To escape the heat, buyers are pushing farther out into the suburbs to get more house for their money. “Builders moving out of the core areas of Central Florida have been able to bring more affordable homes online,” says Hoff. “Buyers in this supply constrained market are now willing to deal with longer commutes or less than desirable schools in order to find something that is both new and in their price range.” The big guns in town for 2018 were production builders Lennar with 12% market share, D.R Horton at 8.3%, and CalAtlantic with 8% (which merged with Lennar early in 2018).
Although Tampa, Sarasota, and St. Petersburg are all interconnected, they are very different housing markets. In case you haven’t been paying attention, Tampa is booming, which is helping to generate those jobs that the housing market depends on. Things were kicked off when Tampa Bay Lightning hockey team owner Jeffrey Vinik partnered with Bill Gates on the Water Street District, the $3 billion mixed-use development that is transforming downtown.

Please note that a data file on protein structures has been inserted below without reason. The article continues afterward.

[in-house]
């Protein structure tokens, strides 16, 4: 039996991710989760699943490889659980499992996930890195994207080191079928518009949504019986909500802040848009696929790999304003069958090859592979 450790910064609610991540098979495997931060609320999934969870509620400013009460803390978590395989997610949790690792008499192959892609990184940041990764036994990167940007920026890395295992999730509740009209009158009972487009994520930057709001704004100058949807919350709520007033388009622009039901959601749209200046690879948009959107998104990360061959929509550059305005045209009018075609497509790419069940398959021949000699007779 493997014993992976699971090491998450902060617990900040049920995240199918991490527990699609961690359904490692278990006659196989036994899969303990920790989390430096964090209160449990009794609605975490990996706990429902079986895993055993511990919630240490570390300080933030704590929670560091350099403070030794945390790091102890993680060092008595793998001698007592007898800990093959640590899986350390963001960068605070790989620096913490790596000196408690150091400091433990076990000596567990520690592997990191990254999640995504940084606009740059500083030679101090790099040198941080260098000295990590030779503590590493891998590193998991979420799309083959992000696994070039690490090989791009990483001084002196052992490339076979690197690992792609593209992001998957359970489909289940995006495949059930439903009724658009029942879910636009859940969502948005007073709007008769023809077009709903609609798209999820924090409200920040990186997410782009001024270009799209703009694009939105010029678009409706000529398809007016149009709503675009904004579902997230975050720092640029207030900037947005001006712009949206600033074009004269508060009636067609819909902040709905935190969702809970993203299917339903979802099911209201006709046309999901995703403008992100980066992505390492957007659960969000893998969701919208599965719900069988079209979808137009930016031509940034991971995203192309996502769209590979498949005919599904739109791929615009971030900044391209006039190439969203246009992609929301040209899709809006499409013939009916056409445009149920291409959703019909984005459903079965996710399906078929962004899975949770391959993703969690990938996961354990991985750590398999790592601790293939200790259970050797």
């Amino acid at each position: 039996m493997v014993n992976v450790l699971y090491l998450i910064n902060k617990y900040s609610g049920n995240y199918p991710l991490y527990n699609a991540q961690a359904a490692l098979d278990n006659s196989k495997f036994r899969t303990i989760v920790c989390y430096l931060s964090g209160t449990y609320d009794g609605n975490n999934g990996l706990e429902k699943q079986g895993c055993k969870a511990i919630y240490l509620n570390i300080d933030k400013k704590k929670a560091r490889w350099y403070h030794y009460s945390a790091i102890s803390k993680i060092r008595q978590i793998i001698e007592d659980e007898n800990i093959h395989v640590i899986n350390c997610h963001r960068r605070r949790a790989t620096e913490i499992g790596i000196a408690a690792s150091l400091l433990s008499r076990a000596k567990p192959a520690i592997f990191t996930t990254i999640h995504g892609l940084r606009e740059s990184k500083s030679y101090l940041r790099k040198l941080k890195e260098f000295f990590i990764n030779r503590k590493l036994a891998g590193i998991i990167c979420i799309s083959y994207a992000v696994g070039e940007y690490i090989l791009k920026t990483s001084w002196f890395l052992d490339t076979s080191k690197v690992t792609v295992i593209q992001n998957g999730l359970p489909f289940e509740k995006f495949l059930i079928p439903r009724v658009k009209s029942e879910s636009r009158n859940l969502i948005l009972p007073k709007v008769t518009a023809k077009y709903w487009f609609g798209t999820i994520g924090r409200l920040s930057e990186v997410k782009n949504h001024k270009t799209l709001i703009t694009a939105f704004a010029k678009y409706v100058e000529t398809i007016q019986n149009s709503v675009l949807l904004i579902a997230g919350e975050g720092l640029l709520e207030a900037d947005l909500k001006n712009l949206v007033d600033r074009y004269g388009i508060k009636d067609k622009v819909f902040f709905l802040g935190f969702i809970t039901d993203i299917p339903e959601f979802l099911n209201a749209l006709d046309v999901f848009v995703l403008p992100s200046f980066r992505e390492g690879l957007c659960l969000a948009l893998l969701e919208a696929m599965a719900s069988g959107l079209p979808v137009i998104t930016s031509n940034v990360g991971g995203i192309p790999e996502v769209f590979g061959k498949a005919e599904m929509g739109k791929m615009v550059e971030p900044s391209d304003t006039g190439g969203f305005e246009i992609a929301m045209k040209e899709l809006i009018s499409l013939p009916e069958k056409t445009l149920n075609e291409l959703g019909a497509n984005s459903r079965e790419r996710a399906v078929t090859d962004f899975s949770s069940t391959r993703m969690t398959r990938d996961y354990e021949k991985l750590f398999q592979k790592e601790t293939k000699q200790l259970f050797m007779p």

“We had been adding 30,000 new jobs on an annual basis in Tampa,” says Polito. “We ended the year in Tampa with our housing start number at 11,618. Which is right where we should be. We started 3,028 units in the fourth quarter, the prior fourth quarter was 2,563 so we saw an 18% jump in the fourth quarter in housing starts.”
County lines hold the keys to the local market. “We have two counties that account for 90% of the housing activity. Hillsborough which the city of Tampa sits in, and Pasco County to the north,” says Polito. “Between Pasco and Hillsborough County, today we have a 14.8 month supply of vacant lots. Market equilibrium in this market is 24 to 36 months. Anything below 24 months means land prices are still rising. You can’t even find a small orange grove to develop.”